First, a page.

Here’s the tough-to-write blog post that Zynga CEO Mark Pincus just put up and also sent to the San Francisco gaming giant’s staff. The company just announced layoffs of 18 percent of the company and also lowered its second-quarter guidance. In it, the founder of what was once a rocket ship of a startup in Silicon Valley, Pincus appropriately began on a somber note: “Today is a hard day for Zynga and an emotional one for every employee of our company … None of us ever expected to face a day like today, especially when so much of our culture has been about growth.” Indeed, the fall has been fast and hard for Zynga, as it struggles to cope with a massive consumer migration to mobile that happened faster than its management — or, to be fair, anyone in the Internet business — could cope with. Until now, its fast growth has been based on its Web business and flagship franchises such as FarmVille. But, as several sources noted and Pincus addressed in this note, Zynga must now get smaller again to get larger, doing little things really well rather than a lot of things at scale. “The scale that served us so well in building and delivering the leading social gaming service on the Web is now making it hard to successfully lead across mobile and multiplatform, which is where social games are going to be played,” he wrote. Zynga had made smaller cuts of five percent last fall, but the fall-off of its Web business — especially on the Facebook platform — was faster than anticipated, sources said. That business has been, as one person close to the situation, been “brittle,” and it broke more easily than expected. That is not to say there has not been some promise, in games such as Running With Friends and even at its flagship FarmVille, which is still a strong title. And Zynga now has 65 million mobile users. Pincus had been signaling more changes to come of late, trying to keep the company cash-flow positive, as he sought to rationalize costs. In the company’s last earnings call, he stressed that 2013 would be “transitional” for Zynga and has rejiggered its top management to better focus the efforts on mobile. Sources said that severance benefits will extend for several months and include some acceleration of stock options. Still, it is not a pretty day for Pincus, or for the staff of Zynga, showing a lot of hard-charging entrepreneurs in Silicon Valley the very steep downside of being a public company CEO in a much tougher and fast-changing environment. Here’s the full Pincus post and memo: To our Zynga Community, Today is a hard day for Zynga and an emotional one for every employee of our company. We are saying painful goodbyes to about 18% of our Zynga brothers and sisters. The impact of these layoffs will be felt across every group in the company. None of us ever expected to face a day like today, especially when so much of our culture has been about growth. But I think we all know this is necessary to move forward.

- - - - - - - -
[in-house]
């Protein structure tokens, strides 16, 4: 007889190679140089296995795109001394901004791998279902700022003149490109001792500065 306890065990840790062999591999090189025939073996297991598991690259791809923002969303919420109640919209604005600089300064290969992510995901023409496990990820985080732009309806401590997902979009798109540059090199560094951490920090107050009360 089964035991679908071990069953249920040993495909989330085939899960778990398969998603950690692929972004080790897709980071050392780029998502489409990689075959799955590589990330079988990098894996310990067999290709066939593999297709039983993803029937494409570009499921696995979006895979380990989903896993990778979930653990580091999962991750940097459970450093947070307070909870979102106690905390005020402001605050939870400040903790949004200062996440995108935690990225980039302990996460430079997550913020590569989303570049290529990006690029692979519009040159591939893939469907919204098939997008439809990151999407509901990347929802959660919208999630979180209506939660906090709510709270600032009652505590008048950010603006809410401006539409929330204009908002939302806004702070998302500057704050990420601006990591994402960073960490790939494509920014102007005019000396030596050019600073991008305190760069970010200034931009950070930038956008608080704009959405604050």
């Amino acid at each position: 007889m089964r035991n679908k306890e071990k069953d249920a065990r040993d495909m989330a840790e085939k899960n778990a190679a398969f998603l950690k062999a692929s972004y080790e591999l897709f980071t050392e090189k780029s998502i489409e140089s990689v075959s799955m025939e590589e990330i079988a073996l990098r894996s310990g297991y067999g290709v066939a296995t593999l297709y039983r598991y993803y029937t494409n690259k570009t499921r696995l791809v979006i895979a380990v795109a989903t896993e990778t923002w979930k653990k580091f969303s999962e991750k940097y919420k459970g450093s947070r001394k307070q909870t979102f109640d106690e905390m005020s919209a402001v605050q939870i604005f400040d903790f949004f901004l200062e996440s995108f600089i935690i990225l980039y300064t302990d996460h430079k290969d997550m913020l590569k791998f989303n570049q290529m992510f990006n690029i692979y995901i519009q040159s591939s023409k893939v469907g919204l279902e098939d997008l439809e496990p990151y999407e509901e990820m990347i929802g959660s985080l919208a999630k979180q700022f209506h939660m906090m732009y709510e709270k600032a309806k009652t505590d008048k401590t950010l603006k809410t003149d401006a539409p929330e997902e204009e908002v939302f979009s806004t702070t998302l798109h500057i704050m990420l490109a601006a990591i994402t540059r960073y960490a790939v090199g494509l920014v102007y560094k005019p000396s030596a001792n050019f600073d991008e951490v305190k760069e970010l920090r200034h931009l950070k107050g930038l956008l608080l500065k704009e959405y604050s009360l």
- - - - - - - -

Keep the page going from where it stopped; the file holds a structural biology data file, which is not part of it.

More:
Read More